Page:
Skip to main content

The UN food agency says that 1 in 5 children who arrive in South Sudan from Sudan are malnourished

JUBA, South Sudan -

At least one in five children arriving in South Sudan from Sudan are malnourished and more than 90 per cent of arrivals haven't eaten in days, the UN food agency said Tuesday.

The World Food Program said that nearly 300,000 people have arrived in South Sudan in the last five months -- the majority of whom are South Sudanese. South Sudan plunged into civil war in 2013, forcing thousands of its citizens to flee to neighbouring countries, including Sudan.

"We are seeing families leave one disaster for another as they flee danger in Sudan only to find despair in South Sudan," says Mary-Ellen McGroarty, WFP's country director in South Sudan.

Sudan plunged into chaos in mid-April when long-simmering tensions between the military, led by Gen. Abdel Fattah Burhan, and the Rapid Support Force paramilitary, or RSF, commanded by Mohammed Hamdan Dagalo, escalated into open warfare.

The WFP is appealing for additional funding of more than $120 million to meet humanitarian needs at the border.

The agency says with the start of the rainy season, there's flooding that has contributed to the spread of disease.

"Those arriving today are in an even more vulnerable condition than families that fled in the early weeks of the conflict," a WFP statement said.

The UN estimates that 5,000 people have been killed and more than 12,000 others wounded since the conflict in Sudan started in mid-April.

More than 5.2 million people have fled their homes, including more than 1 million who crossed into Sudan's neighboring countries. Half of the country's population -- around 25 million people -- needs humanitarian assistance, including about 6.3 million who are "one step away from famine," according to UN humanitarian officials. Top Stories

Ontario doctors disciplined over Israel-Gaza protests

A number of doctors are facing scrutiny for publicizing their opinions on the Israel-Hamas war. Critics say expressing their political views could impact patient care, while others say that it is being used as an excuse for censorship.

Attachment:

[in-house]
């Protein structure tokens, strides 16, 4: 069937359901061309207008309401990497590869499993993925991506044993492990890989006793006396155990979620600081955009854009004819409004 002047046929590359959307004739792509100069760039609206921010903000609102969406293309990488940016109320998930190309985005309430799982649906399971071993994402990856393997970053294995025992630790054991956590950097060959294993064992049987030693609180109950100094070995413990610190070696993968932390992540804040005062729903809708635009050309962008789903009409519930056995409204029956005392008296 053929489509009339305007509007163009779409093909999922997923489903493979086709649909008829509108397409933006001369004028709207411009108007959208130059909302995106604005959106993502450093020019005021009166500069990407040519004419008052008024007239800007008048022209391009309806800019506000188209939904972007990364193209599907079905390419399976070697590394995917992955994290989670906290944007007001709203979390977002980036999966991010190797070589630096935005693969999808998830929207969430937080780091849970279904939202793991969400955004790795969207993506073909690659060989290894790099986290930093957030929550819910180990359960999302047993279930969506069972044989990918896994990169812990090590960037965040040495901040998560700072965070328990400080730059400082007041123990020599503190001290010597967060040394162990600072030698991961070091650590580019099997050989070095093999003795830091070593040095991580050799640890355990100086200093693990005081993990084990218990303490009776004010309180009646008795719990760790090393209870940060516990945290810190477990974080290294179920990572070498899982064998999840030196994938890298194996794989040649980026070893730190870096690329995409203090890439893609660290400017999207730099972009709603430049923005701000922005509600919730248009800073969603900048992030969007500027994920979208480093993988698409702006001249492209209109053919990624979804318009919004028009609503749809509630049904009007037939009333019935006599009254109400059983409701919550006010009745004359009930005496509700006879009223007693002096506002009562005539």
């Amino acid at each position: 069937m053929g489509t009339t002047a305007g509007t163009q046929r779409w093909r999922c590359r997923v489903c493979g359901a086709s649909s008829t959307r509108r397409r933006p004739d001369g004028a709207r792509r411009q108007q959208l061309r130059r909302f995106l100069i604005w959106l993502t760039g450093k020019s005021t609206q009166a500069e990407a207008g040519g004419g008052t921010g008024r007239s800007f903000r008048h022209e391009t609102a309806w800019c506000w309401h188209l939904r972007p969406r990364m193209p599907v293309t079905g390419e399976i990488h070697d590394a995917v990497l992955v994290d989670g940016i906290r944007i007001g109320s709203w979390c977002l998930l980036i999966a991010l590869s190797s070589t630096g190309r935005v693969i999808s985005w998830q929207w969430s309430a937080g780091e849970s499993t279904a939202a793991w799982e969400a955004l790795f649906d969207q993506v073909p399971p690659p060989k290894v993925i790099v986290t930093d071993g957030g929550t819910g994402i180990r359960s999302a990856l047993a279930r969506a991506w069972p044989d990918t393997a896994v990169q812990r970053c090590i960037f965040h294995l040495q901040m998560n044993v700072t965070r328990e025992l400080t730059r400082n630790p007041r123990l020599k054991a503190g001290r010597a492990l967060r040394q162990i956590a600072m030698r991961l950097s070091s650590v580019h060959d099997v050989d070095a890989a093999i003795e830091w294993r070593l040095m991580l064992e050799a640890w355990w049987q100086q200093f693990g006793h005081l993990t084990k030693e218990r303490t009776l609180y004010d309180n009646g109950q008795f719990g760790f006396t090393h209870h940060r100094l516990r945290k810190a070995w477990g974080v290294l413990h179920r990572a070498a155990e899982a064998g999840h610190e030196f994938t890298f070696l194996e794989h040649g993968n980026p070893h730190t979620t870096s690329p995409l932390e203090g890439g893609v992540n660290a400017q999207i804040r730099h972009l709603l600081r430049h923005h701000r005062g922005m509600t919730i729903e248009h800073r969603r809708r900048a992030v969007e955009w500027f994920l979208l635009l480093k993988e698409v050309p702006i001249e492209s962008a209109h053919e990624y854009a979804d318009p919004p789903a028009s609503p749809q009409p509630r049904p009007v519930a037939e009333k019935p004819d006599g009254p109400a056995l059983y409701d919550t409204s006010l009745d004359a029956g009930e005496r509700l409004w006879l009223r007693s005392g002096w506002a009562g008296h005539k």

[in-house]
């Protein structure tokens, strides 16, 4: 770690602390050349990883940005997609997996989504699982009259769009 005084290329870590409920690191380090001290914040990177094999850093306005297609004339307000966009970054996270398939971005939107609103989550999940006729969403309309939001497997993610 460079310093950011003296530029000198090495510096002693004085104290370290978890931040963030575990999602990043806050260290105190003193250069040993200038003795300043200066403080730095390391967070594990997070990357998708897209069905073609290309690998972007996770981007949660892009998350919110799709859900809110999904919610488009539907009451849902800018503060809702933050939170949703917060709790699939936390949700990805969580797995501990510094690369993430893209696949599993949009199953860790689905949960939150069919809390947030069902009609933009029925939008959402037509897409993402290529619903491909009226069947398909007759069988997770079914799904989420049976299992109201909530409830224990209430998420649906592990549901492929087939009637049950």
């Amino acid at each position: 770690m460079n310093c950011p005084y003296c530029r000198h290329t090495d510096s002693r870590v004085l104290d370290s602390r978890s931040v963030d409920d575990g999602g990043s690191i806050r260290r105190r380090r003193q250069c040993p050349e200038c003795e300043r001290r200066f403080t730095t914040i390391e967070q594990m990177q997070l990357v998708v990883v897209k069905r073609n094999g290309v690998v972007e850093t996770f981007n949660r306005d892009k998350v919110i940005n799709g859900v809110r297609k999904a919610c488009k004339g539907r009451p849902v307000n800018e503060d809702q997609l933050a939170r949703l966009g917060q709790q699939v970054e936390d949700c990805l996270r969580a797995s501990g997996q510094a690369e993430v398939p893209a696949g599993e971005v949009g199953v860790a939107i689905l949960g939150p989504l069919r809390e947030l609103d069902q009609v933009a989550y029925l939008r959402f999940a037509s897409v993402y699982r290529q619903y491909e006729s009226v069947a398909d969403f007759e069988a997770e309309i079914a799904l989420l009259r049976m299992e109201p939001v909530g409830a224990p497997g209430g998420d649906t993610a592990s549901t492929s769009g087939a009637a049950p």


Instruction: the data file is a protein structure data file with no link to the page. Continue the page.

'No concessions' St-Onge says in $100M a year news deal with Google

The Canadian government has reached a deal with Google over the Online News Act that will see the tech giant pay $100 million annually to publishers, and continue to allow access to Canadian news content on its platform. This comes after Google had threatened to block news on its platform when the contentious new rules come into effect next month.

Live updates

Live updates Hamas frees 10 Israeli women and children, 4 Thai nationals

Ten Israeli women and children and four Thai nationals held captive in Gaza were freed by Hamas, and Israel followed with the release of a group of Palestinian prisoners Thursday. It was the latest exchange of hostages for prisoners under a temporary ceasefire in the Gaza war. Two Russian-Israeli women were also freed by Hamas in a separate release.


opinion Don Martin: With Trudeau resignation fever rising, a Conservative nightmare appears

With speculation rising that Prime Minister Justin Trudeau will follow his father's footsteps in the snow to a pre-election resignation, political columnist Don Martin focuses on one Liberal cabinet minister who's emerging as leadership material -- and who stands out as a fresh-faced contrast to the often 'angry and abrasive' leader of the Conservatives.

Stay Connected